The number of defectable blocks 416 represents the number of DFL entries having defect state information indicating a block susceptible of being a defect block but which has not been certified yet from among blocks in a user data area on the disk 100.

The DFL entry list 420, which is a set of DFL entries having defect state information on blocks, includes a DFL entry #1 421, a DFL entry #2 422 . . . and a DFL entry #N 423.

FIG. 5 illustrates an example data format of a DFL entry #i 500 illustrated in FIG. 4.

Referring to FIG. 5, the DFL entry #i 500 includes first state information 510, a physical address of a defect block 520, second state information 530, and a physical address of a replacement block 540.

The first state information 510 includes information on defect states of defect blocks in the user data area on the disk 100 and information on states indicating whether replacement blocks in the spare area are available on the disk 100. The first state information 510 will be described in detail later with reference to FIG. 6.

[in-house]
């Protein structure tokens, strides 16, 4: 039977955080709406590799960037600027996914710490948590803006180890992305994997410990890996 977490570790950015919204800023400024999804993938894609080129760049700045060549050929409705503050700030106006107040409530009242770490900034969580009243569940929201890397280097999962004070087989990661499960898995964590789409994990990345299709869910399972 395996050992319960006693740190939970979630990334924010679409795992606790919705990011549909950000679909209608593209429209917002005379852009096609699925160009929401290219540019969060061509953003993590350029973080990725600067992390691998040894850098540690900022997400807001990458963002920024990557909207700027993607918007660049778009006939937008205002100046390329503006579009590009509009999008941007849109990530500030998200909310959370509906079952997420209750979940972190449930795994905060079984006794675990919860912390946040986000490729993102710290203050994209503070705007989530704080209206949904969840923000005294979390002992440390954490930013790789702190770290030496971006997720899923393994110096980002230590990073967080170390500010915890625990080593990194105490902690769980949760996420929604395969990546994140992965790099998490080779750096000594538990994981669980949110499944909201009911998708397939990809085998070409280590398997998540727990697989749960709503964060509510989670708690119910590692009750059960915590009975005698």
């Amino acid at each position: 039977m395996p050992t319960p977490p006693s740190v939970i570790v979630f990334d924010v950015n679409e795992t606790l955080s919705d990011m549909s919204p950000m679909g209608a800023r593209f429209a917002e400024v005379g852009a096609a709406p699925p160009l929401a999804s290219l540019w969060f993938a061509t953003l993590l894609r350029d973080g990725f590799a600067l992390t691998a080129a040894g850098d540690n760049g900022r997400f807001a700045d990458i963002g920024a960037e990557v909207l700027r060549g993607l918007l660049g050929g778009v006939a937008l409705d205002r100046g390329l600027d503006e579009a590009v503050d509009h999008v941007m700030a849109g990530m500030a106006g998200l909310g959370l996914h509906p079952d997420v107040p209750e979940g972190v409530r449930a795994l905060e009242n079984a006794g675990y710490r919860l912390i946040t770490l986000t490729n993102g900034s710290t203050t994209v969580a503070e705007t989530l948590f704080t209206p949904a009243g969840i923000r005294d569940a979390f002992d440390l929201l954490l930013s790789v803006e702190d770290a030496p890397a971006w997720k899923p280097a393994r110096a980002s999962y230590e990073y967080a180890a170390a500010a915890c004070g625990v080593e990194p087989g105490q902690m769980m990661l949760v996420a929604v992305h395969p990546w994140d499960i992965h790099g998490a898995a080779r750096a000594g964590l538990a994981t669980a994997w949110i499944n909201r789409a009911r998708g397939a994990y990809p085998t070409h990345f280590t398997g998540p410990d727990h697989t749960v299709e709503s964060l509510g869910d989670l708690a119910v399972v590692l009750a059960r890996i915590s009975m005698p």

The second state information 530 includes information on states indicating whether blocks are re-initialized. Quick re-initialization can be achieved by indicating only information indicating that re-initialization has been performed in the second state information 530 of the DFL entry #i 500 without performing a verify-after-write process in the re-initialization. In addition, when data is recorded after the re-initialization, if second state information 530 of a DFL entry 421, 422 or 423, as shown in FIG. 4, for a block to be recorded is set to state information indicating that re-initialization has been performed, a drive system, i.e., a recording/reproducing apparatus, as shown in FIG. 1, recognizes this state; as a result, even if a host 3 commands the drive system to record data in a portion of the block, the drive system can record the data by padding predetermined data in the remaining portion of the block without an additional read-modify-write process. When a reproduction command of a block is received from the host 3, as shown in FIG. 1, if second state information 530 is set to state information indicating that re-initialization has been performed, and since the drive system recognizes that data recorded in the block is meaningless, the drive system can transmit null data or a check message to the host 3 with no delay.